Today, for the first time in Walmart’s fifty-year history, workers at multiplestores are out on strike. Minutes ago, dozens of workers at Southern California stores launched a one-day work stoppage in protest of alleged retaliation against their attempts to organize. In a few hours, they’ll join supporters for a mass rally outside a Pico Rivera, CA store. This is the latest – and most dramatic – of the recent escalations in the decades-long struggle between organized labor and the largest private employer in the world.
The first time EVER, you guys.
The triumph of women in the American office place has been perhaps the greatest economic story of the last century. In 1900, only 19 percent of women participated in the labor force. In 112 years, that number has tripled, and just a few years ago, there were more officially employed women than men in the United States.
But the rise of working women has been much slower around the world. Here’s a graph, via the International Labor Organization, comparing the gap between youth male and female participation rates around the world in 1991, 2001, and 2011. Worldwide, the gap has barely budged. In South Asia, it’s still terribly high. In East Asia, the gap is totally inverted.
What’s going on here?
Read more. [Image: International Labor Organization]
Craziness: Politics have blurred the lines between opinion and facts so much that Americans can’t even guess the truth. When asked a simple question about one of the most prevalent issues in our economy - unemployment rate - only 1/5th were able to respond correctly.
“According to the Bureau of Labor Statistics, the unemployment rate at the time of the survey was 8.3%—a little higher than the 7.8% rate in January 2009, the month President Obama was inaugurated.” So the correct answer is “increased a little”. Credit can be given to those who said there was “No Change”, as the rate was consistent at 8.3% since February 2009, just one month after Obama took office.
Foxconn by the numbers:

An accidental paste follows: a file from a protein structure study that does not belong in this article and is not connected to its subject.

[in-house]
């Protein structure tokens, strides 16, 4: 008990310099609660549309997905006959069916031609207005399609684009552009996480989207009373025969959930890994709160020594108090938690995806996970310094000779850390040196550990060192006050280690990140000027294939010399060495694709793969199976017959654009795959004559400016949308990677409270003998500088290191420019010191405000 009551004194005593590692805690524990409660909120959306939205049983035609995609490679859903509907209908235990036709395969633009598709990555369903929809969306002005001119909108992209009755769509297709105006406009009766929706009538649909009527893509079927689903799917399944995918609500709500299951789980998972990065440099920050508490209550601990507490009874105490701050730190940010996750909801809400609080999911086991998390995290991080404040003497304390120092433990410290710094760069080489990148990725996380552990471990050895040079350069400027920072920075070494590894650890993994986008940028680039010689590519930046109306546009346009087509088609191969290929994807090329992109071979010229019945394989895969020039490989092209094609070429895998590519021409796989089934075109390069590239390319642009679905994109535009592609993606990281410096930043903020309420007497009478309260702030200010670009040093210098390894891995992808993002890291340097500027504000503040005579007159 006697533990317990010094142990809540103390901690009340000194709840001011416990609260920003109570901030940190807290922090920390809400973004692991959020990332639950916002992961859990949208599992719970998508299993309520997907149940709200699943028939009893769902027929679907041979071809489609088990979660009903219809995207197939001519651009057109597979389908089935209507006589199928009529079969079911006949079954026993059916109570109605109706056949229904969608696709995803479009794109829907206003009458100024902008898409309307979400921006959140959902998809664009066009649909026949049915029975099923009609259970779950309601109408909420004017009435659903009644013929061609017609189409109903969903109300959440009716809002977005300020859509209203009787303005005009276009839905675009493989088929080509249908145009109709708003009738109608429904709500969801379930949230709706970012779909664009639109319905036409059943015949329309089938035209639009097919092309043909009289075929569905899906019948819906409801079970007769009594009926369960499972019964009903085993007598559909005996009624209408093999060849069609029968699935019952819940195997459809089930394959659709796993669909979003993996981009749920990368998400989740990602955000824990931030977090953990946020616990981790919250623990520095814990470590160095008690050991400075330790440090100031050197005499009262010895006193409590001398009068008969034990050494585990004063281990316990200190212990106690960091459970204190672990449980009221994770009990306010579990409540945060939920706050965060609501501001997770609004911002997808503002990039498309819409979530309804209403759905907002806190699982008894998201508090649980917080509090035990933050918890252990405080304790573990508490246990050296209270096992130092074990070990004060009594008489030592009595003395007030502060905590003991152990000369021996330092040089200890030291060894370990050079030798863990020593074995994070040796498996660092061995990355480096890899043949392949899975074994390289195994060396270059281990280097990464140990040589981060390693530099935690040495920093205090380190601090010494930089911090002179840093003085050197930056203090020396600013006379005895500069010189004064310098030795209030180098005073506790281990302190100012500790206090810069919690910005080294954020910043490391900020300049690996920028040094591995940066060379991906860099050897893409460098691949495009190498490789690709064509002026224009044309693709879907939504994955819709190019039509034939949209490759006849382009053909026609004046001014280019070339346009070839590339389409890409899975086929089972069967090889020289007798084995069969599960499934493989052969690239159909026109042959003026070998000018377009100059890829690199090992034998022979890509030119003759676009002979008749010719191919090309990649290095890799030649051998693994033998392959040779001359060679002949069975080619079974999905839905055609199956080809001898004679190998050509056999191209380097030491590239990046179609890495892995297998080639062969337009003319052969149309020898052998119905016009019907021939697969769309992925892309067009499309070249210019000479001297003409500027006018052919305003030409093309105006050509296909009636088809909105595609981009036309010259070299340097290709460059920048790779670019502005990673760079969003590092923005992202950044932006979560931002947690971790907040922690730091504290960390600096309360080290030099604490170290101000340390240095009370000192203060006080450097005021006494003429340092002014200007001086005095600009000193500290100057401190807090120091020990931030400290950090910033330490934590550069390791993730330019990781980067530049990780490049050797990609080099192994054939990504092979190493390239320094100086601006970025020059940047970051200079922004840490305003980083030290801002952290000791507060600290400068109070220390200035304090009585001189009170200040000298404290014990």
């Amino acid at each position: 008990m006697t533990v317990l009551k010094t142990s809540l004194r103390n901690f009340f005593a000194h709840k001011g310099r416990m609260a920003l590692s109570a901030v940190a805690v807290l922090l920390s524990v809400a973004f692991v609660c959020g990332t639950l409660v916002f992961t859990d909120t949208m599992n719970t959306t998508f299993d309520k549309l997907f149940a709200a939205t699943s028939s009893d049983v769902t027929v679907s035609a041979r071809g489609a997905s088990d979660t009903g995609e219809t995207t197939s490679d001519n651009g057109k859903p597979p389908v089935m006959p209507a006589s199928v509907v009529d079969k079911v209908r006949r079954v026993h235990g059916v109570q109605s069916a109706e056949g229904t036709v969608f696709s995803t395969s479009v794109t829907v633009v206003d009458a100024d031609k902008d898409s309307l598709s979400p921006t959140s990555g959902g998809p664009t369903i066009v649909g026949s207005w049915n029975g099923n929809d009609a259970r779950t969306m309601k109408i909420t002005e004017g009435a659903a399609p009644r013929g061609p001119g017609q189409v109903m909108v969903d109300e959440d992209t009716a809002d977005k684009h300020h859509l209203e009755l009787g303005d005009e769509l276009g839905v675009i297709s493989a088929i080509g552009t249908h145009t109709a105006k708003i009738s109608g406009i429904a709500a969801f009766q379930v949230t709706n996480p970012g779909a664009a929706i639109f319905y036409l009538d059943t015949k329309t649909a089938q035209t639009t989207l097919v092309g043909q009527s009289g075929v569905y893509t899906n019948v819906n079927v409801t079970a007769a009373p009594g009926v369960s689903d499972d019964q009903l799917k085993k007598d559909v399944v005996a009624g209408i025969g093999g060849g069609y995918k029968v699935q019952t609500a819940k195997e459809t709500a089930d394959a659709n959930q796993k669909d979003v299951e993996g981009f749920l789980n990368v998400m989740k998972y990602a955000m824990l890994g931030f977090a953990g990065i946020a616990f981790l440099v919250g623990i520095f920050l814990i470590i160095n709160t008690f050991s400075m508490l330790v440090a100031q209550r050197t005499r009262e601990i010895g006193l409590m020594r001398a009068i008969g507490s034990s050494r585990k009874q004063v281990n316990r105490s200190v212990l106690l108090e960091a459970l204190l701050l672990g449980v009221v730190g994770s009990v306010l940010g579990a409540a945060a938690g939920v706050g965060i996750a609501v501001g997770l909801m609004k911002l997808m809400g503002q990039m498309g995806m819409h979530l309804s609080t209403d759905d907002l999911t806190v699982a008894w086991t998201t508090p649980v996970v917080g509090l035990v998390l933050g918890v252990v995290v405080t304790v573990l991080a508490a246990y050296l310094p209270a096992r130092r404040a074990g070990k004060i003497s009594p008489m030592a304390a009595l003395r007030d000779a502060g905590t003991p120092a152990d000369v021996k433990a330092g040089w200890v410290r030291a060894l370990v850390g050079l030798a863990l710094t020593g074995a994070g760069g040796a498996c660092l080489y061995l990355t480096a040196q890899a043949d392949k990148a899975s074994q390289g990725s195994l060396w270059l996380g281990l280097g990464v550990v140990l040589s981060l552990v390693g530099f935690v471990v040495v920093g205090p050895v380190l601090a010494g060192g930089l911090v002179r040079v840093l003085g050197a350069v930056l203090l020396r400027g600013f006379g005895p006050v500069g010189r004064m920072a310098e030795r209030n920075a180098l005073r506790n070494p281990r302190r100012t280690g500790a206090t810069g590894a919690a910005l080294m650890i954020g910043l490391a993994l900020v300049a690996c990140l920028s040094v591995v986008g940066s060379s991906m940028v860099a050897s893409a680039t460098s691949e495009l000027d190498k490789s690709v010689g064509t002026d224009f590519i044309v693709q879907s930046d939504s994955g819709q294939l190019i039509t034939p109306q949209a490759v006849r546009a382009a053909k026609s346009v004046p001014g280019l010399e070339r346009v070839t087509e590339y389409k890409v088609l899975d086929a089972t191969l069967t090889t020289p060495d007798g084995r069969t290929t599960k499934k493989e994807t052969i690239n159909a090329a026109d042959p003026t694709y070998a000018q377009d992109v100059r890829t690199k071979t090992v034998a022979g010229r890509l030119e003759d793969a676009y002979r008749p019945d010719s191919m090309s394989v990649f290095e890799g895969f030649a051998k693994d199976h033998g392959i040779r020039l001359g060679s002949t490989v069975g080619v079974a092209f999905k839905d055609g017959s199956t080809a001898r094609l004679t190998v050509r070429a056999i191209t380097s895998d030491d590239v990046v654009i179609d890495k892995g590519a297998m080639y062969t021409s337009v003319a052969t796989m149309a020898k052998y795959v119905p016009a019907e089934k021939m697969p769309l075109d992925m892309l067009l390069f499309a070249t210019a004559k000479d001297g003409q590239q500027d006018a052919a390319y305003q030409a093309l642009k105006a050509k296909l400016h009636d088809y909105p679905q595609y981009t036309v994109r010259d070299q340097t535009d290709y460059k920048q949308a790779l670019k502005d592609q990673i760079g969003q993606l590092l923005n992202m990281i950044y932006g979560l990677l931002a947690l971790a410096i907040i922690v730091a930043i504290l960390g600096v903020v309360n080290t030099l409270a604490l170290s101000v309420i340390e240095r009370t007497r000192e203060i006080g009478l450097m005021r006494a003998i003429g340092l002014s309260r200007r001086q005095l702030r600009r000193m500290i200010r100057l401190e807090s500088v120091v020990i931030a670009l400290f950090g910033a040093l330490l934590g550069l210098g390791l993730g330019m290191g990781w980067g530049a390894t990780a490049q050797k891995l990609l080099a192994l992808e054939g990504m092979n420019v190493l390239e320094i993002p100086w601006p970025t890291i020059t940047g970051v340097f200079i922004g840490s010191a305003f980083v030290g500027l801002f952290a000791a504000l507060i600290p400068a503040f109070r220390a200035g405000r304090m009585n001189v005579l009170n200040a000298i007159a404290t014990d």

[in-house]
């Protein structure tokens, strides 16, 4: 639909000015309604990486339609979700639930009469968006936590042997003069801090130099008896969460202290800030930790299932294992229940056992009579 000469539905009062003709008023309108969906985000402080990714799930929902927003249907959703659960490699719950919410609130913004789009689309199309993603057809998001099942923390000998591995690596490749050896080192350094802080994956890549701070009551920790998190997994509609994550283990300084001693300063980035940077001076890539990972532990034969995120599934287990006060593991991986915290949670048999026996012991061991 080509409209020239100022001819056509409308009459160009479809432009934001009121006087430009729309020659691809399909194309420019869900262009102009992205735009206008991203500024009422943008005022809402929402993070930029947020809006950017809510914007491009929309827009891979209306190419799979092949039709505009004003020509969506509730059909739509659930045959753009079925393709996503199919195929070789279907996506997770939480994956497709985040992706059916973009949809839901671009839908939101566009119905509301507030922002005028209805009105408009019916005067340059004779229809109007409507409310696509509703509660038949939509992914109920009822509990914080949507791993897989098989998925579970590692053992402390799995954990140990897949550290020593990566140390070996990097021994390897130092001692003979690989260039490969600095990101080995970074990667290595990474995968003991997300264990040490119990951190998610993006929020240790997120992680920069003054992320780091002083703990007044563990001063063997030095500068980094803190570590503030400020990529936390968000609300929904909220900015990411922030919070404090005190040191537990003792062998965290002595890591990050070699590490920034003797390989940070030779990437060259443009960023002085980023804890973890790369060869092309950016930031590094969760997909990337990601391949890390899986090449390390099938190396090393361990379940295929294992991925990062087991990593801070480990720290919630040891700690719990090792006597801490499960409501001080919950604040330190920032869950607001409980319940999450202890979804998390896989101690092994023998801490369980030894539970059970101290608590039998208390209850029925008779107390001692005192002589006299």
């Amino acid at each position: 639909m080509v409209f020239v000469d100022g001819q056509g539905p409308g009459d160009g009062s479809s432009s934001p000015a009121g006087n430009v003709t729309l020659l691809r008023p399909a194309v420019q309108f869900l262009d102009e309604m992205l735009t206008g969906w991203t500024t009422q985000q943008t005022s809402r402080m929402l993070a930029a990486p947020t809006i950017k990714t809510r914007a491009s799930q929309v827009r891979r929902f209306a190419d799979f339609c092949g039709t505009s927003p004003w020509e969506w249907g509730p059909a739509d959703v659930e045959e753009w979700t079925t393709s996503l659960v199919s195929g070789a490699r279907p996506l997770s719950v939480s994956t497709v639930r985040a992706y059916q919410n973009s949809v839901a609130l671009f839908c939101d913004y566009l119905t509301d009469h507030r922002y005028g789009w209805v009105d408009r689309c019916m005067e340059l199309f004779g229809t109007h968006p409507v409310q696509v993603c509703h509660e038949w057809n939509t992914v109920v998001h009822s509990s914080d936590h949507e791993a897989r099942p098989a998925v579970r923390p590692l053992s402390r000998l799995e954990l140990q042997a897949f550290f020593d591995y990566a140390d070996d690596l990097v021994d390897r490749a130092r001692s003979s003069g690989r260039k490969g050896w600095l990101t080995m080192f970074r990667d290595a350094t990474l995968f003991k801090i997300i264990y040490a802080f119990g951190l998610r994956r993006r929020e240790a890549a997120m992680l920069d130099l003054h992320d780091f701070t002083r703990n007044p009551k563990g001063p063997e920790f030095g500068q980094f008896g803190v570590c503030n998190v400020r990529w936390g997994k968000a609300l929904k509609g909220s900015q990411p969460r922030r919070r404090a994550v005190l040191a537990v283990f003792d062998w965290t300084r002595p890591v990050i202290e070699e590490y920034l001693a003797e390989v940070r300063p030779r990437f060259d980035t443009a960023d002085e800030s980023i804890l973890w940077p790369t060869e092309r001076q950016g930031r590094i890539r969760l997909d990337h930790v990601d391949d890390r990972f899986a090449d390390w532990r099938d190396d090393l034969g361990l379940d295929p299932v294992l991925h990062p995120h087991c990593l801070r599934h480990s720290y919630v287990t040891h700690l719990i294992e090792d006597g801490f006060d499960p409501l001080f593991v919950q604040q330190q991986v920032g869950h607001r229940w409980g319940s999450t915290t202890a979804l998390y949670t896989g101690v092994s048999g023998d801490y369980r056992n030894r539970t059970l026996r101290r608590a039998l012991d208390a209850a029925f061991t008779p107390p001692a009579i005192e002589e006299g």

1.2 million: number of workers employed by Foxconn in China, according to the New York Times.
83.2: Average hours of overtime worked each month, according to a 2010 survey of Foxconn employee.
13: age of a Foxconn employee Mike Daisey interviewed outside the gates of a Foxconn plant in Shenzhen.
$22: approximate daily salary earned by Lai Xiaodong, a 22-year-old college graduate, working at a Foxconn factory in Chengdu, China, according to the New York Times.
Nicholas Kristof makes a good point here on the birth control issue that was on Obama’s plate this week — “If we have to choose between bishops’ sensibilities and women’s health, our national priority must be the female half of our population” really gets at the heart of the argument — and the headline is pretty effective for a NYT hed. The headline itself is a talker, which you can’t always way with the New York Times.
This article was so good, read it. :D
On Jan. 2, over 300 employees at a Foxconn plant (which makes Microsoft, Nintendo, Sony products) in Wuhan, China threatened to throw themselves off a building in a mass suicide over denied compensation.
“On Jan. 2, the workers asked for a raise. Foxconn told them they could either keep their jobs with no pay increase or quit and get compensation. Most decided to quit with compensation. However, the agreement was supposedly terminated, and the workers never received their payments.”
The mayor of Wuhan intervened to talk down the group down, and on Jan. 3 at 9pm, the group of 300 decided not to jump, ending what could have been a deadly game of chicken.